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FRESH PICKS: On the Prowl

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Weekly Stock Picks From Bob Coppo - New Feature!  

Top Stock Picks for Monday, Apr 19, 2004:
We have 27 buy signals for Monday. Here are the top two.

Good Trading!

Bob Coppo is Managing Director and Chief Technical Analyst for JNL Financial Consultants, Inc. The company has operated StockmarketTimer.com on the internet since 1997 and provides investment advice to both individual and institutional clients. Make sure to visit his site, StockMarketTimer.com.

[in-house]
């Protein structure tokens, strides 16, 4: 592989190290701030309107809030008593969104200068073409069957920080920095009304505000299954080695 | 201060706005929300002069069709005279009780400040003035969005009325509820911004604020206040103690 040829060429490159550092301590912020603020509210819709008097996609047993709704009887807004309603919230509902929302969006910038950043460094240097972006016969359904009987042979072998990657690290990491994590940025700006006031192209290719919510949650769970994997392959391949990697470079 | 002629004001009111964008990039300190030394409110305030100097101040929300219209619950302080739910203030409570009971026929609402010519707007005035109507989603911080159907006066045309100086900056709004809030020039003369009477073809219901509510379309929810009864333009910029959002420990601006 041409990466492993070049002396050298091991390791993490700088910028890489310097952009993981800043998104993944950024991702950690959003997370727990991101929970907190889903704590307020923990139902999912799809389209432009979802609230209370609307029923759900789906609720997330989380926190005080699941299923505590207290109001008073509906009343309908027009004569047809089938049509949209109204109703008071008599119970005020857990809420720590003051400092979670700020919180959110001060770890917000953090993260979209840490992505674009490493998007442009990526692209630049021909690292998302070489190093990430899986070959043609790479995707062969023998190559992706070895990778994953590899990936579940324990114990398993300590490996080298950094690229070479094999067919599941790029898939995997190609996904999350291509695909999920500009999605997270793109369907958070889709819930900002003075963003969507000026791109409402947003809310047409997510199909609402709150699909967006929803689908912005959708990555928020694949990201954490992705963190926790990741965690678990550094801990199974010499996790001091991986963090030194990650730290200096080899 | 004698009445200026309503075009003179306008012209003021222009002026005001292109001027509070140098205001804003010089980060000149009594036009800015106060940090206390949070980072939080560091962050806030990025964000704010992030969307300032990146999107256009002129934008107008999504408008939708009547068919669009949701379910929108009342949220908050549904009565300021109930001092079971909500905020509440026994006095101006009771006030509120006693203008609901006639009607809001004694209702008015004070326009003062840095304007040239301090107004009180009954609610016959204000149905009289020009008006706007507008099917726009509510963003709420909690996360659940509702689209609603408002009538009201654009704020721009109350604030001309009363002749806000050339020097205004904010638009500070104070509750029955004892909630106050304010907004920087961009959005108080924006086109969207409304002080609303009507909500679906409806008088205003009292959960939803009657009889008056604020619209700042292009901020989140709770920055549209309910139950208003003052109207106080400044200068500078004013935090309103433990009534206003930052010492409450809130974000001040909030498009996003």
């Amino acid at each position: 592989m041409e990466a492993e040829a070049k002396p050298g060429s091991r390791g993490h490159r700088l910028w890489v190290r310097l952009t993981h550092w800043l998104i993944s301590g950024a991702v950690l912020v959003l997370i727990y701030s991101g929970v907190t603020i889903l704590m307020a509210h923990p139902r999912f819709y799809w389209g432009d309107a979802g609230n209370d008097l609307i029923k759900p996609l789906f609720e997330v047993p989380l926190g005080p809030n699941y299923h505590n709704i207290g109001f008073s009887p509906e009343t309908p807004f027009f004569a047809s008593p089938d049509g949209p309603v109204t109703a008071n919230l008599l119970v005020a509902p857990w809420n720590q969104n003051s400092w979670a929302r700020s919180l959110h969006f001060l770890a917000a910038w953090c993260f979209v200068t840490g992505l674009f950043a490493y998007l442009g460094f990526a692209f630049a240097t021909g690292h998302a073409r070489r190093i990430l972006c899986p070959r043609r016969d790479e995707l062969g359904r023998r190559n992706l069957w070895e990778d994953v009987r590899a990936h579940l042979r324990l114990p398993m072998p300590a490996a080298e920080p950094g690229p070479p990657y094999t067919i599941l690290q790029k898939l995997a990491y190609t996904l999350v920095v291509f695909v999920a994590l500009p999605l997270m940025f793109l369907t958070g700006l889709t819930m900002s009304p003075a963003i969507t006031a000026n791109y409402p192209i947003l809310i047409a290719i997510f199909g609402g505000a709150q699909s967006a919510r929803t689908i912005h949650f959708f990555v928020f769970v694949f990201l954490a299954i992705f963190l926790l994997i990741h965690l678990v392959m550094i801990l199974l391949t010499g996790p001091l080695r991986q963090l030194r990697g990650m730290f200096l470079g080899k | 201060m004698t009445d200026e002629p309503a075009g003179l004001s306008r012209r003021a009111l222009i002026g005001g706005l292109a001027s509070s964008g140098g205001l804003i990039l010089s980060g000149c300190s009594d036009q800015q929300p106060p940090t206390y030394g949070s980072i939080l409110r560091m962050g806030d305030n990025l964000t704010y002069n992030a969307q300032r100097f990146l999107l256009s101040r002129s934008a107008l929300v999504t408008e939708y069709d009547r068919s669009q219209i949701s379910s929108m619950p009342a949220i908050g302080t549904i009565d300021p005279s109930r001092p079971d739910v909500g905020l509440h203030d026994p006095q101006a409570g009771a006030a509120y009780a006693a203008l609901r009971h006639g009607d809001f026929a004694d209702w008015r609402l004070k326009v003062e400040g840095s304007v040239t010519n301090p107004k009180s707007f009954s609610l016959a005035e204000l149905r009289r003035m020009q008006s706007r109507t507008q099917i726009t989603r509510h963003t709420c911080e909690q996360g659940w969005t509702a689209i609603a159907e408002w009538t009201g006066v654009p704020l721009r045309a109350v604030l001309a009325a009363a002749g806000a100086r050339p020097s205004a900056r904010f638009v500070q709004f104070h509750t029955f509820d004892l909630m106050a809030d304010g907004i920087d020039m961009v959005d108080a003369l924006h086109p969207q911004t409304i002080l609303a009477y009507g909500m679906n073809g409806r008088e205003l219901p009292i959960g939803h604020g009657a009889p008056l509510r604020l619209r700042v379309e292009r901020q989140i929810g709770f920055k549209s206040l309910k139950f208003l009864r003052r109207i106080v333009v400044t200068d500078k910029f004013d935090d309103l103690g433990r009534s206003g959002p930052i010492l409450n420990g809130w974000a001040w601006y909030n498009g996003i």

1. CCMP (Cabot Microelectronics Corporation, Chemical Manufacturing) $37.11 - Buy. We start off what looks to be another volatile, uncertain week with an oversold chemical manufacturer making fresh 52-week lows ahead of earnings. "Cabot Microelectronics Corporation is a supplier of high-performance polishing slurries used in the manufacture of integrated circuit (IC) devices within the semiconductor industry, in a process called chemical mechanical planarization (CMP). CMP is a polishing process used by IC device manufacturers to planarize or flatten many of the multiple layers of material that are built upon silicon wafers, and is a necessary step in the production of advanced ICs. The Company's CMP products are used for a number of applications, such as polishing insulating layers, the tungsten plugs that go through the insulating layers and connect the multiple wiring layers of IC devices and copper wiring." On Friday, the stock lost 3.4% to close at the low end of its intraday range in a session that saw the stock touch a new 52-week low of $36.81. In recent times, the company has shown strong growth on rising revenues and income - for the three months ended Dec. 31, 2003, revenues rose 33% to $76.3M while net income rose 25% to $11.6 million. The stock received an analyst upgrade in late February, and will release earnings on April 22. With the selling that has ravaged the stock through the month, it appears that investors are banking on a large miss come earnings. We like the odds here of a bounce from a company that has shown 22% average growth over the last five years, with forward estimates of 30%. The average eps estimates for the current quarter range from $0.39 on the low end to $0.55 on the top, with an average estimate of $0.46 on revenue of $76.4 million and $315.64 million for the year ($1.96 eps). If CCMP can hit the average estimate, it would mean the stock is trading at a price-to-earnings ratio of 18.9, a number we find attractive in a company with growth of 20-30%+. A number of other fundamentals appeal to us here as well, including profit and operating margins of 14.8% and 22% respectively and return on assets and equity of 13.5% and 15.75%. Technically, the stock is deeply oversold here, and has broken below previous support in the $40 range, which is troubling as that level will now act as resistance. There is a huge short position here, with 30% of available shares on that side of the fence as of March 8. As we said, we believe The Street has factored an earnings miss into the share price here, and if CCMP can deliver on estimates, it will likely lead to a flood of short covering which could drive a bounce quite nicely. We would look to the March low of $40.49 as an initial target, with a move above that level opening the door to a longer hold and possible run to the March high of $45.76. Still, don't just buy and forget about this one - keep a close eye on earnings with an after-hours order in place in case things go south. Short-term price target: $40.45 (9% gain) Stop loss trigger: $36.00 (3% loss)